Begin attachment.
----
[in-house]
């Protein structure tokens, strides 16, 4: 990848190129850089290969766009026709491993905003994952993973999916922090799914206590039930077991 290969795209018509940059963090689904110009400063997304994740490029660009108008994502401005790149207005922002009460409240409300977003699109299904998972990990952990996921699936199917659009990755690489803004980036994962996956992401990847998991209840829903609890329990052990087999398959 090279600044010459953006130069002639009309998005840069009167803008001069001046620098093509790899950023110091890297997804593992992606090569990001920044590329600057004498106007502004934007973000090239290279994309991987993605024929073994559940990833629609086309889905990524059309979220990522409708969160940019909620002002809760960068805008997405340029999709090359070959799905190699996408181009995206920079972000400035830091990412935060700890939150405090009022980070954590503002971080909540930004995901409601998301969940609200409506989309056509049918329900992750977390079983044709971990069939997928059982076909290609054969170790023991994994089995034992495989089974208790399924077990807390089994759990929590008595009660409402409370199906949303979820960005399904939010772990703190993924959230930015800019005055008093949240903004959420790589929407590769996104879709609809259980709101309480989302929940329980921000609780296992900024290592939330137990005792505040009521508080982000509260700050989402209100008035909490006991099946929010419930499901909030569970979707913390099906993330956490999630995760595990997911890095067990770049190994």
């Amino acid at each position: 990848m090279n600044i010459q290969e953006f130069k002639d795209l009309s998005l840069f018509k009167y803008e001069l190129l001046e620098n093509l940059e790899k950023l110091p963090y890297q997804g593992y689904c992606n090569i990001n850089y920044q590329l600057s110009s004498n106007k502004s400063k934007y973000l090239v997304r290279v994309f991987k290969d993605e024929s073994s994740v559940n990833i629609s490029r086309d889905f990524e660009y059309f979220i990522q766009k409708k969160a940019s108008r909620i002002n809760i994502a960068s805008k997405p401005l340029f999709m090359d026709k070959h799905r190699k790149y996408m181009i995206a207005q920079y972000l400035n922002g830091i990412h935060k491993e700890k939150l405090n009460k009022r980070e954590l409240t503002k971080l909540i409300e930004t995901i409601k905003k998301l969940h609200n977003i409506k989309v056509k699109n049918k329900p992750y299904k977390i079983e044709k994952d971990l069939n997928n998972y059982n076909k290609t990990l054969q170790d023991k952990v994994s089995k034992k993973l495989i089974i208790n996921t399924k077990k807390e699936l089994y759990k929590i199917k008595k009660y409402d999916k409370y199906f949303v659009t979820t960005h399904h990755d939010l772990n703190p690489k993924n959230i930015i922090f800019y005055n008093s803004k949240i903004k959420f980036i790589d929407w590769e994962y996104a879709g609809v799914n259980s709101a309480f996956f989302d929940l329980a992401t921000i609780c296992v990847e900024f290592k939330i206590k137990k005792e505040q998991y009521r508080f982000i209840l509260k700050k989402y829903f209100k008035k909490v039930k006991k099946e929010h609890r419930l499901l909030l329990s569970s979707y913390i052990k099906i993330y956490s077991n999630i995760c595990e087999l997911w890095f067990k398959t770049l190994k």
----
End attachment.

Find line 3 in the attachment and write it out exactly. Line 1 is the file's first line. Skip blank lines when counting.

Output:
């Amino acid at each position: 990848m090279n600044i010459q290969e953006f130069k002639d795209l009309s998005l840069f018509k009167y803008e001069l190129l001046e620098n093509l940059e790899k950023l110091p963090y890297q997804g593992y689904c992606n090569i990001n850089y920044q590329l600057s110009s004498n106007k502004s400063k934007y973000l090239v997304r290279v994309f991987k290969d993605e024929s073994s994740v559940n990833i629609s490029r086309d889905f990524e660009y059309f979220i990522q766009k409708k969160a940019s108008r909620i002002n809760i994502a960068s805008k997405p401005l340029f999709m090359d026709k070959h799905r190699k790149y996408m181009i995206a207005q920079y972000l400035n922002g830091i990412h935060k491993e700890k939150l405090n009460k009022r980070e954590l409240t503002k971080l909540i409300e930004t995901i409601k905003k998301l969940h609200n977003i409506k989309v056509k699109n049918k329900p992750y299904k977390i079983e044709k994952d971990l069939n997928n998972y059982n076909k290609t990990l054969q170790d023991k952990v994994s089995k034992k993973l495989i089974i208790n996921t399924k077990k807390e699936l089994y759990k929590i199917k008595k009660y409402d999916k409370y199906f949303v659009t979820t960005h399904h990755d939010l772990n703190p690489k993924n959230i930015i922090f800019y005055n008093s803004k949240i903004k959420f980036i790589d929407w590769e994962y996104a879709g609809v799914n259980s709101a309480f996956f989302d929940l329980a992401t921000i609780c296992v990847e900024f290592k939330i206590k137990k005792e505040q998991y009521r508080f982000i209840l509260k700050k989402y829903f209100k008035k909490v039930k006991k099946e929010h609890r419930l499901l909030l329990s569970s979707y913390i052990k099906i993330y956490s077991n999630i995760c595990e087999l997911w890095f067990k398959t770049l190994k």